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WALES: Owl's well that ends well for old roost; New home because NT gives a hoot.


OWLS facing the boot from their North Wales roost were given a reprieve - and their own spanking newdes-res.

National Trust wardens looking for a base onLlynhit a snagwhen they decided to renovate 200-year-old farm buildings in Aberdaron.

Because the building was a handy squat for a parliament of little owls.

So trust bosses came up with a simple solution by providing a purpose-built home for their feathered friends.

As part of the renovation programme atCwrt, theyhaveprovided anideal home for the owls in a roof space, complete with its own entrance.

It means man and bird can work and live together.

"It's going to be a hoot," said the trust's countryside manager for Llyn and west Snowdonia Keith Jones.

He added: "The little owls are part of the make-up of the buildings. I just thought of them as another user and therefore how could we work around them. It has been very easy. Atmost times of the day you can see them peering at you. They are quite nosey birds but very tolerant of us."

Cwrt, no longer used for agriculture, includes a two-arched cart shed, barn, cowhouses and stables.

A trust spokeswoman said: "We are investing in the future of the Llyn by building amulti-use base for the care and management of what is an internationally important area.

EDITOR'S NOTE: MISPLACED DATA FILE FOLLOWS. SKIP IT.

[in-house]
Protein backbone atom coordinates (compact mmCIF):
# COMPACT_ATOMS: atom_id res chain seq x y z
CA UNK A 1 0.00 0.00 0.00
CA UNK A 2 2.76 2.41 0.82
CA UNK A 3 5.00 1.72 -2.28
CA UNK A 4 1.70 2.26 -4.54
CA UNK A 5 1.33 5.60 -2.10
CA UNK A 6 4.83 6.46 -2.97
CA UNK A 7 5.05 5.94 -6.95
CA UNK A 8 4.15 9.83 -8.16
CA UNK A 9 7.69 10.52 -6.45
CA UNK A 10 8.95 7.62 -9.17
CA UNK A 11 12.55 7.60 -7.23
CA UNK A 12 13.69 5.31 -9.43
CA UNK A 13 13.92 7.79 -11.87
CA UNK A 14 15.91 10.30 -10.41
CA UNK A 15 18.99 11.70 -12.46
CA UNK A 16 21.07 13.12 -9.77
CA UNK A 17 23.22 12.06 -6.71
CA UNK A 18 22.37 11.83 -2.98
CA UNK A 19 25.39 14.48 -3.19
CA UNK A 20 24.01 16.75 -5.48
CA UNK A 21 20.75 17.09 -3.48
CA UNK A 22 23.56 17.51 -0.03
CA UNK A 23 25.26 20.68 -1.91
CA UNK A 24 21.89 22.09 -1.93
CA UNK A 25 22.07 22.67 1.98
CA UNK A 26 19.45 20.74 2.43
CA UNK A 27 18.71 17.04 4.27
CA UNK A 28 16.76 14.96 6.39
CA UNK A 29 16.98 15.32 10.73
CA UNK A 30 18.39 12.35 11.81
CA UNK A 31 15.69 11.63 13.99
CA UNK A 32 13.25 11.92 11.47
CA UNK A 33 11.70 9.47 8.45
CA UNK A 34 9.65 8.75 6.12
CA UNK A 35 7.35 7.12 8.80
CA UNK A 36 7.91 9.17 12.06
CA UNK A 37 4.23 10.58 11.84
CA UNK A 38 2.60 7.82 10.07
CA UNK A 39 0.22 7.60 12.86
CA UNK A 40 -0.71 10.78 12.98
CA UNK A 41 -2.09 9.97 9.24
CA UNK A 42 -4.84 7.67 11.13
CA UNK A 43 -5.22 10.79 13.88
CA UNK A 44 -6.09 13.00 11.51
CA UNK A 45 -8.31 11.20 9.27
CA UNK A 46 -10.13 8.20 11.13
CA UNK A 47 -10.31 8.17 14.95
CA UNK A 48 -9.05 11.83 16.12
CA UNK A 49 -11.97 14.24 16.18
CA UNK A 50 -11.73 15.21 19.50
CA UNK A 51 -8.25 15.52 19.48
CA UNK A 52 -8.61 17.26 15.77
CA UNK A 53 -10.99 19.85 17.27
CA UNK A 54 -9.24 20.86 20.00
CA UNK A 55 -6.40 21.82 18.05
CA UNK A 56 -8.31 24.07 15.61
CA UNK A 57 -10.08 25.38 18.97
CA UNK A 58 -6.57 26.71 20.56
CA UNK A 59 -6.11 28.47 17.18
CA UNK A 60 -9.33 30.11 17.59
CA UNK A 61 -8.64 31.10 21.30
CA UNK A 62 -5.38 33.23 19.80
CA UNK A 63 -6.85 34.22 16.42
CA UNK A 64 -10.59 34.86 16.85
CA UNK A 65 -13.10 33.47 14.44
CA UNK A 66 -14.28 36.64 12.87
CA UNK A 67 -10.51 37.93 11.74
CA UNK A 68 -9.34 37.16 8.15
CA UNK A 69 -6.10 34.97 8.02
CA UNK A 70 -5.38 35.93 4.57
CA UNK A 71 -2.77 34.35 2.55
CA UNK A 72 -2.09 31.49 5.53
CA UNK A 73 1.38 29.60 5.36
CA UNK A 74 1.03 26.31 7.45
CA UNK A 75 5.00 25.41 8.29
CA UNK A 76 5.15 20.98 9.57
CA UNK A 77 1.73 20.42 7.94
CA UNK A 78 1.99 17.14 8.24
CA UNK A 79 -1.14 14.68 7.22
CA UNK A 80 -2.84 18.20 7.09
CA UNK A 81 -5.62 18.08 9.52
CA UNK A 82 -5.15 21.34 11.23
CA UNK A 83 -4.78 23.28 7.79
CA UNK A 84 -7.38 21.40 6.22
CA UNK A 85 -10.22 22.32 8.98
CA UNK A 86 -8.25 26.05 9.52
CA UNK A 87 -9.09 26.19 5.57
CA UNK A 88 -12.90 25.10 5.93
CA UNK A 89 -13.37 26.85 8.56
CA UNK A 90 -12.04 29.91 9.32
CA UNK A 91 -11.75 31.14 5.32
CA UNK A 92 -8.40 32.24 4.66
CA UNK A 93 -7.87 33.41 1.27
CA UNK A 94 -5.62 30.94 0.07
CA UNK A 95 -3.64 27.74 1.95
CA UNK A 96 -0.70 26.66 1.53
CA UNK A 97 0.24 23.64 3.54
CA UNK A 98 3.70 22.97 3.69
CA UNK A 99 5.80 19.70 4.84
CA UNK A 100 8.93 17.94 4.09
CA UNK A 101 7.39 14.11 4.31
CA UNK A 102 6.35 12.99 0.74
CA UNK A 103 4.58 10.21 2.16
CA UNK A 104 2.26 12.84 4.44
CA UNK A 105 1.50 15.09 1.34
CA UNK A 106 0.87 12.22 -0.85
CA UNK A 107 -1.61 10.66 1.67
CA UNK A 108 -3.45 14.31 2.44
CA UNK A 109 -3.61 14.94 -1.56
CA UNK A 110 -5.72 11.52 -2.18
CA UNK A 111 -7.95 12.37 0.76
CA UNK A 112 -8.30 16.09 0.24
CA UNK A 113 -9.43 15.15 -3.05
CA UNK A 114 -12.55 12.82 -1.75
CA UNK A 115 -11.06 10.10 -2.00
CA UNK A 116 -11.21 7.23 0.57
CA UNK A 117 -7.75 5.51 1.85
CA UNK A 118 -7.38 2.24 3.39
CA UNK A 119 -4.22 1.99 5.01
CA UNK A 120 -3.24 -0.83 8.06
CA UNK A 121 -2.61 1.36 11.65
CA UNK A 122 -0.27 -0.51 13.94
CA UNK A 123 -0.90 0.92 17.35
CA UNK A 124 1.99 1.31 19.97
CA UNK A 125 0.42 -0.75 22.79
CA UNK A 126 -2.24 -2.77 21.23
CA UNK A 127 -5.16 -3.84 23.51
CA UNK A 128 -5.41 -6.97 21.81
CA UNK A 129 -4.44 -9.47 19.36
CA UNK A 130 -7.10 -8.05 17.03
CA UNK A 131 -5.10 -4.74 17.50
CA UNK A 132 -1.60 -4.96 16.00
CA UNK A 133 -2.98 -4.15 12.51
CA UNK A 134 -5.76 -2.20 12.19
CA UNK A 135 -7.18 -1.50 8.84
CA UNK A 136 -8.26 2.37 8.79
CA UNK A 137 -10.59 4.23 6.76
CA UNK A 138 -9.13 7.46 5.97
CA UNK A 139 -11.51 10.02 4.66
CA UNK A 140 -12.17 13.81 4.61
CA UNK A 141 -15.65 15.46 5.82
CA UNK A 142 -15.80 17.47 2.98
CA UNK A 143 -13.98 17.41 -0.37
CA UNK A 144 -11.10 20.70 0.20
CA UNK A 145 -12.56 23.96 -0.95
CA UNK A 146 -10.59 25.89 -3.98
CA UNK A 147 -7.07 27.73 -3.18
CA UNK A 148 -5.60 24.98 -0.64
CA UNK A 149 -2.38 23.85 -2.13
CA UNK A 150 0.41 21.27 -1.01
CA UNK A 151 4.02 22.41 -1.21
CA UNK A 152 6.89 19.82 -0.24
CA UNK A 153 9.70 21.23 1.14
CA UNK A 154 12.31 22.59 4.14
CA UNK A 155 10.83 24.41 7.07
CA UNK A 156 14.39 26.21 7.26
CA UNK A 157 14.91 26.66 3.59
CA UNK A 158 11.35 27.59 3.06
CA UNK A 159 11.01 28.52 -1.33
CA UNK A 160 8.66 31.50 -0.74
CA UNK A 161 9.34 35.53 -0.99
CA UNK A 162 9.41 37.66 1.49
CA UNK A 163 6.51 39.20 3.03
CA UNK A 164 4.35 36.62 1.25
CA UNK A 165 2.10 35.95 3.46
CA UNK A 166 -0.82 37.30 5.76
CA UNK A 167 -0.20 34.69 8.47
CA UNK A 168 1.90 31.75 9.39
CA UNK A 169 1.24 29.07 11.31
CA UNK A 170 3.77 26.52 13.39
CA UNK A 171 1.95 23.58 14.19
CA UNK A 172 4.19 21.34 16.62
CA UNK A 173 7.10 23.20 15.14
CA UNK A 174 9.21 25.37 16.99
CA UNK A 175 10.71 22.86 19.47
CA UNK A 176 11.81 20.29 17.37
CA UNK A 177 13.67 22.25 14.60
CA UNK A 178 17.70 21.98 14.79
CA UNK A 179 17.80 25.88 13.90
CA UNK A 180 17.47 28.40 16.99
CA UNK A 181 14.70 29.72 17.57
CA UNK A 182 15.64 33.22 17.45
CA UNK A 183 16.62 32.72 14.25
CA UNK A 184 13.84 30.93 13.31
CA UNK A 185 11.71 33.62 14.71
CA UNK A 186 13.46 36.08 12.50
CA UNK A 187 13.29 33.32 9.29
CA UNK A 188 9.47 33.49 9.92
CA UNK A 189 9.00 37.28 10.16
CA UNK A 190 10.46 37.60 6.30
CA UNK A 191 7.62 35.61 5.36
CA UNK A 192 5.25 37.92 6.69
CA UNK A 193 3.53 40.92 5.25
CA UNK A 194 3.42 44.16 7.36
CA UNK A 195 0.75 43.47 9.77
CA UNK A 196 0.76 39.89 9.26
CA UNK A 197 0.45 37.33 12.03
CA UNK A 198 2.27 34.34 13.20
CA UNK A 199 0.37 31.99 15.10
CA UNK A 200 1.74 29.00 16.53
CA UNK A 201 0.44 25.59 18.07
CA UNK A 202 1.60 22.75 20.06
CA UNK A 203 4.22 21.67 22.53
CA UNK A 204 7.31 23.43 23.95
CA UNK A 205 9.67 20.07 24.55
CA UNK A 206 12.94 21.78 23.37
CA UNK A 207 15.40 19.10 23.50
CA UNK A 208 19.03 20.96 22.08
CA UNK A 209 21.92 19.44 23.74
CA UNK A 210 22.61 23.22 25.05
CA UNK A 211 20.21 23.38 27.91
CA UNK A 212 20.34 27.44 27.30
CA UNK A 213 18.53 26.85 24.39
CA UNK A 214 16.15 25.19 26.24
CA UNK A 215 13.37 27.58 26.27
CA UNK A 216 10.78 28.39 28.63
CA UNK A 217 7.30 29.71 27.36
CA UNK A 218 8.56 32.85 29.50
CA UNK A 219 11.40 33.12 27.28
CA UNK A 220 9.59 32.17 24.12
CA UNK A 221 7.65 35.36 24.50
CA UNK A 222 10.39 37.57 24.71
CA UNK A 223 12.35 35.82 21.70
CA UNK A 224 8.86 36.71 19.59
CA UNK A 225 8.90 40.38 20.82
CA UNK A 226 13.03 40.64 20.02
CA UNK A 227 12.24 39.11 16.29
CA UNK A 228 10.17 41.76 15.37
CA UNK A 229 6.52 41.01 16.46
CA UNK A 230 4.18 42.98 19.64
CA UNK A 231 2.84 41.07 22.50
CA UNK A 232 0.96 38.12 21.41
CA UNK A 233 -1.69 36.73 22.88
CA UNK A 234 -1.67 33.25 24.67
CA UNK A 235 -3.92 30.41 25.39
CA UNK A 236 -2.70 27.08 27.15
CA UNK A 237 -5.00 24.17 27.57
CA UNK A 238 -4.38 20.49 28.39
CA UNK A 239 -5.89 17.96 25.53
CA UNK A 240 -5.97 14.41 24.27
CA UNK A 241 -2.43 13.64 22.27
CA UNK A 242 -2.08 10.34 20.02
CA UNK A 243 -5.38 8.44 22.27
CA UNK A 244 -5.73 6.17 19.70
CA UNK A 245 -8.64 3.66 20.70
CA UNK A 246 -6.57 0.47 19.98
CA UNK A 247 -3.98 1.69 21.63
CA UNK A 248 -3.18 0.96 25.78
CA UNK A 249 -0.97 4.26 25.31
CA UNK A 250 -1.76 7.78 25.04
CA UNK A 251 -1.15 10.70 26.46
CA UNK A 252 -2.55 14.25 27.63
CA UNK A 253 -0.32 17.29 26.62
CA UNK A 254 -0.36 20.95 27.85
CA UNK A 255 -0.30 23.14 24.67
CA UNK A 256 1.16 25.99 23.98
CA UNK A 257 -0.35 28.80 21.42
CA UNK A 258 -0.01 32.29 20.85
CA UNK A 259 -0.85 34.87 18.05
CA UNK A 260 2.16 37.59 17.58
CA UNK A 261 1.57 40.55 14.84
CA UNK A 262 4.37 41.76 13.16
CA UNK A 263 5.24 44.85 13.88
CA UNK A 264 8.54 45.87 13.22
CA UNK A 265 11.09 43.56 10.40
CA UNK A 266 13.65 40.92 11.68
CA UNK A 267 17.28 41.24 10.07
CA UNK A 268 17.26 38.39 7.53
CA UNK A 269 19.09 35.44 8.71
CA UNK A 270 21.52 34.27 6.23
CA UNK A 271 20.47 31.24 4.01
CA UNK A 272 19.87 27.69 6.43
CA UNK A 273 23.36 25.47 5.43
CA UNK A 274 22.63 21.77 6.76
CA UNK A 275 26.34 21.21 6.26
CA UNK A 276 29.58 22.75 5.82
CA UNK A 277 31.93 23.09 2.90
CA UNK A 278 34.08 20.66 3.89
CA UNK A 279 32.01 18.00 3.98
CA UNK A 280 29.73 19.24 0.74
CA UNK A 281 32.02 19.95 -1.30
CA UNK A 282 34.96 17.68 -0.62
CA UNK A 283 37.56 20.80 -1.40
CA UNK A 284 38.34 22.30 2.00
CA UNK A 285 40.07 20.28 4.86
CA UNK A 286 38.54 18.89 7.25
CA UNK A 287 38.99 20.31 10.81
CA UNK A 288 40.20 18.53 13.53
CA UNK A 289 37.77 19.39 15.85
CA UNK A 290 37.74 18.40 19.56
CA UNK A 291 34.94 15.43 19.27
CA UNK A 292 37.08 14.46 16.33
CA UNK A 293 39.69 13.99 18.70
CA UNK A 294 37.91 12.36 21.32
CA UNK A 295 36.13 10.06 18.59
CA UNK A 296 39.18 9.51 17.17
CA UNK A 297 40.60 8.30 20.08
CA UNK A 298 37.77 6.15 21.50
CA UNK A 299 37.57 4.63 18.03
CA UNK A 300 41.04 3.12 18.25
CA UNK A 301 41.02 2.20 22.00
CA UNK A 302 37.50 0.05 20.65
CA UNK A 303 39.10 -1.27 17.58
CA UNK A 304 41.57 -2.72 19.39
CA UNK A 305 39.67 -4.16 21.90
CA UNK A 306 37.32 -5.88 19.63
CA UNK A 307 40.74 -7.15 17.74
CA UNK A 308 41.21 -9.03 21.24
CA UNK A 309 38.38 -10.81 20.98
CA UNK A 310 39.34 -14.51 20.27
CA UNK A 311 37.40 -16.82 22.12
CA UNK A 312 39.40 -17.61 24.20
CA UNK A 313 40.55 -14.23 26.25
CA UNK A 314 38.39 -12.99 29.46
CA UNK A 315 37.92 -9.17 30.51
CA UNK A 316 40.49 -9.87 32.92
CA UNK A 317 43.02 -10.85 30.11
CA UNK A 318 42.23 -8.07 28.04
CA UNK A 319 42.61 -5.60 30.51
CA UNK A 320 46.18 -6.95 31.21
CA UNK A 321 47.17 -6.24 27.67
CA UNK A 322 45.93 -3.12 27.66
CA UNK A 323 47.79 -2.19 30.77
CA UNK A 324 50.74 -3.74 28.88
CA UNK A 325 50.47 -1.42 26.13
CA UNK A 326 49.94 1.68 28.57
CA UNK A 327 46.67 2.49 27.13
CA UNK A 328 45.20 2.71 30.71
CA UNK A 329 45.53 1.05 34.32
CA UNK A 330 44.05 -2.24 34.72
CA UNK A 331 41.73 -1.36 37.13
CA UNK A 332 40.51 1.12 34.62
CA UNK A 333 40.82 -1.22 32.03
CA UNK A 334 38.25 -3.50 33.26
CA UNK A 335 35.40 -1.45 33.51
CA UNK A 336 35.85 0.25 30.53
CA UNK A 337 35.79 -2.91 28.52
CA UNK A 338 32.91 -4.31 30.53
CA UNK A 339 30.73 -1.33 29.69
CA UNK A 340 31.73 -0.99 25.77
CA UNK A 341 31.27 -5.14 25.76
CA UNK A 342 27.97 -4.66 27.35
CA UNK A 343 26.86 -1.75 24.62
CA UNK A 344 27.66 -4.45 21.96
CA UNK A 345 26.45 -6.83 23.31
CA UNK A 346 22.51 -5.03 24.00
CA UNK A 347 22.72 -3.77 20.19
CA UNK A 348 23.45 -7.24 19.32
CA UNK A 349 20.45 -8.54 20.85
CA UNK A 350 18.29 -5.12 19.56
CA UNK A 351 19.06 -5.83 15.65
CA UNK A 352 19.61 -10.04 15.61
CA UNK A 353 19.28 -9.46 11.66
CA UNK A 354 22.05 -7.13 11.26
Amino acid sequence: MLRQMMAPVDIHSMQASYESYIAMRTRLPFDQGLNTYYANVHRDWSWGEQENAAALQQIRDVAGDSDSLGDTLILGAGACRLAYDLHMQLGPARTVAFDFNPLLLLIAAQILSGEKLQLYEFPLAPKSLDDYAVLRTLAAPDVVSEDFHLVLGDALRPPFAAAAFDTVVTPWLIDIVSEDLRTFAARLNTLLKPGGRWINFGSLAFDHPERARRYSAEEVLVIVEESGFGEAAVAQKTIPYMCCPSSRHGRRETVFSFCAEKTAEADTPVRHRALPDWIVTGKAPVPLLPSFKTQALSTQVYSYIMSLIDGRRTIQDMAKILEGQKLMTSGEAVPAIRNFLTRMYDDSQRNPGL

"Thanks to funding from the National Assembly throughObjective 1 someof the buildings will also be adapted to provide amenities for local fishermen - including a cold store, ice-making machine, crab and fish processing unit, a cold storage space for bait and a net repair room."

Welcome introduction

The little owl, or Athene noctua, is not much larger than a blackbird and was introduced to Britain from Holland in 1889. It was then known as the "fierce little foreigner".

As its Latin name implies, the owl was associated with the Greek goddess of war Athene. She was also worshipped as the goddess of the arts, peace and intelligence.

Although the Greeks had a great respect for the little owl the Romans later regarded it as a bird of ill-omen.

It can be found throughout central and southern Europe, including England and Wales.

The little owl has a short flat head. Its upper parts are a greyish brown, mottled and barred with white. Its underparts are paler with broad brown streaks. It has large yellow eyes and a greenish bill. Its legs and feet are covered with pale, buff feathers.


Little owls in a National Trust-owned farm complex at Aberdaron have been given their own special entrance rather than be evicted during renovation work
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Publication:Daily Post (Liverpool, England)
Date:Mar 2, 2007
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